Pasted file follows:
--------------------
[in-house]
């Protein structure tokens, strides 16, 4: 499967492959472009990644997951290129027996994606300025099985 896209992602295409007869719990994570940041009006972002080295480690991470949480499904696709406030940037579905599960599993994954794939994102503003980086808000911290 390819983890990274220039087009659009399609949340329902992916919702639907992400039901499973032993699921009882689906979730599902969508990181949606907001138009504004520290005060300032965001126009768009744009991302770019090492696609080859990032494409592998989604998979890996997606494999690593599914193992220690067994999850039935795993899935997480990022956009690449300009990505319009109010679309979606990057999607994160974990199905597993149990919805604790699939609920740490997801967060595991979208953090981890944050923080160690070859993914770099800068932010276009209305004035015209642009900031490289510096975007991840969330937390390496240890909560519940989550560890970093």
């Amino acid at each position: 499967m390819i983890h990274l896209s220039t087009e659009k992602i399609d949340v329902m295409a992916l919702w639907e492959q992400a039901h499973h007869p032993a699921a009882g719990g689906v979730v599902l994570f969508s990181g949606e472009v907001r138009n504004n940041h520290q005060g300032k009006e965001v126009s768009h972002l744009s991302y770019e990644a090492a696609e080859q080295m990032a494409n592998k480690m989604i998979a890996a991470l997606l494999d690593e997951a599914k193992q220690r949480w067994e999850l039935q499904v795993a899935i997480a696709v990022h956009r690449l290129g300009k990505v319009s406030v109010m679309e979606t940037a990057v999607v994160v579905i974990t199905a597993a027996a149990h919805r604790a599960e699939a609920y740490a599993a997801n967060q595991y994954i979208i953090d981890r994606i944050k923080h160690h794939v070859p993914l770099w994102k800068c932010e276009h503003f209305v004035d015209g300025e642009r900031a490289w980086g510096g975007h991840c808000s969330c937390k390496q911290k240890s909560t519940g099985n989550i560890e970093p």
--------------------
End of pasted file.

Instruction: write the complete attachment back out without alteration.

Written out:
[in-house]
């Protein structure tokens, strides 16, 4: 499967492959472009990644997951290129027996994606300025099985 896209992602295409007869719990994570940041009006972002080295480690991470949480499904696709406030940037579905599960599993994954794939994102503003980086808000911290 390819983890990274220039087009659009399609949340329902992916919702639907992400039901499973032993699921009882689906979730599902969508990181949606907001138009504004520290005060300032965001126009768009744009991302770019090492696609080859990032494409592998989604998979890996997606494999690593599914193992220690067994999850039935795993899935997480990022956009690449300009990505319009109010679309979606990057999607994160974990199905597993149990919805604790699939609920740490997801967060595991979208953090981890944050923080160690070859993914770099800068932010276009209305004035015209642009900031490289510096975007991840969330937390390496240890909560519940989550560890970093």
């Amino acid at each position: 499967m390819i983890h990274l896209s220039t087009e659009k992602i399609d949340v329902m295409a992916l919702w639907e492959q992400a039901h499973h007869p032993a699921a009882g719990g689906v979730v599902l994570f969508s990181g949606e472009v907001r138009n504004n940041h520290q005060g300032k009006e965001v126009s768009h972002l744009s991302y770019e990644a090492a696609e080859q080295m990032a494409n592998k480690m989604i998979a890996a991470l997606l494999d690593e997951a599914k193992q220690r949480w067994e999850l039935q499904v795993a899935i997480a696709v990022h956009r690449l290129g300009k990505v319009s406030v109010m679309e979606t940037a990057v999607v994160v579905i974990t199905a597993a027996a149990h919805r604790a599960e699939a609920y740490a599993a997801n967060q595991y994954i979208i953090d981890r994606i944050k923080h160690h794939v070859p993914l770099w994102k800068c932010e276009h503003f209305v004035d015209g300025e642009r900031a490289w980086g510096g975007h991840c808000s969330c937390k390496q911290k240890s909560t519940g099985n989550i560890e970093p």